Moridilla brockii Bergh, 1888. Darwin Harbour, Northern Territory, Australia. May 1986. PHOTO: Bill Rudman.
In most snails, bivalves and other molluscs, the shell is the primary organ of defence. It is a “house” into which the animal can retreat from attack from predators and from harsh environmental conditions. Although the loss of the shell in sea slugs has given them the freedom to evolve spectacularly shaped bodies and brilliant colour patterns, it has come at a price. Their soft juicy bodies are a tempting available item of food for other hungry animals.
Nudibranchs, and to some extent other sea slugs, have evolved a series of strategies to protect themselves from predation. Many, but not all of these strategies, involve colour. In vertebrate animals with good eye sight, colour patterns have often evolved as signalling displays between individuals of a species or between different species. For example the great tail of the male peacock is an advertising sign to females, while eyespots in many moths and other insects are there to trick birds into believing they are dealing with a much larger prey than they though.
Nudibranchs however have very poor eyesight, in fact it is unlikely that they can sense much more than light and dark and passing shadows. Their colour patterns therefore have evolved entirely for defense against predators, mainly fish, which have well developed vision. Here are some of the main ways colour is used amongst sea slugs.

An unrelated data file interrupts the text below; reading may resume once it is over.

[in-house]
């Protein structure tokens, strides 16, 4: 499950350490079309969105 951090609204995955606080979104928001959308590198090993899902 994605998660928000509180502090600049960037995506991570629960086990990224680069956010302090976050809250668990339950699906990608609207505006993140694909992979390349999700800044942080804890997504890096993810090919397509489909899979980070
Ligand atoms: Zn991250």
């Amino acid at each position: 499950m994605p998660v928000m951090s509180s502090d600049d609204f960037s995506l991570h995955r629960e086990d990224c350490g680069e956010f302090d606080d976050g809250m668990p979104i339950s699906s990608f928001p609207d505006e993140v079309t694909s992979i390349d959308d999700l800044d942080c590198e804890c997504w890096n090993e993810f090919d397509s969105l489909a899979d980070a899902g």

The first line of defence is to try and become invisible. Anyone who has attempted to collect nudibranchs knows how hard it is to find many species. There are many spectacular examples of camouflage. In some cases both the texture and the colour of the body match the colour and the texture of the food they eat. Examples include the nudibranchs:
Trippa osseosa (Dorididae)
Rostanga arbutus (Dorididae)
Jorunna sp. (Dorididae)
Corambe sp. 1 (Corambidae)
Favorinus japonicus (Glaucidae)
Cuthona kuiteri (Tergipedidae)
Marionia sp (Tritoniidae)
A few opisthobranchs have the ability to change their colour to better match their surroundings. In one well-studied example, the bubble shell Haminoea navicula, has colour pigments in its skin contained in ramifying epithelial and subepithelial cells. By the extension and contraction of parts of these "melanophores" colour pigments can be moved or obscured so that the skin colour can change from black or dark brown to white in four or five hours. (See Edlinger,1982).
A few nudibranchs have bright colour patterns which are usually hidden but can be displayed rapidly as a means of startling and frightening off a potential predator. The classic example is the Spanish Dancer, Hexabranchus sanguineus, which only displays the brilliant red and white colour pattern on the dorsal side of it mantle when it is disturbed and beginning to swim.
A shelled sacoglossan example is:
Lobiger viridis (Oxynoidae)
WARNING DISPLAY (APOSEMATIC COLOURATION) and MIMICRY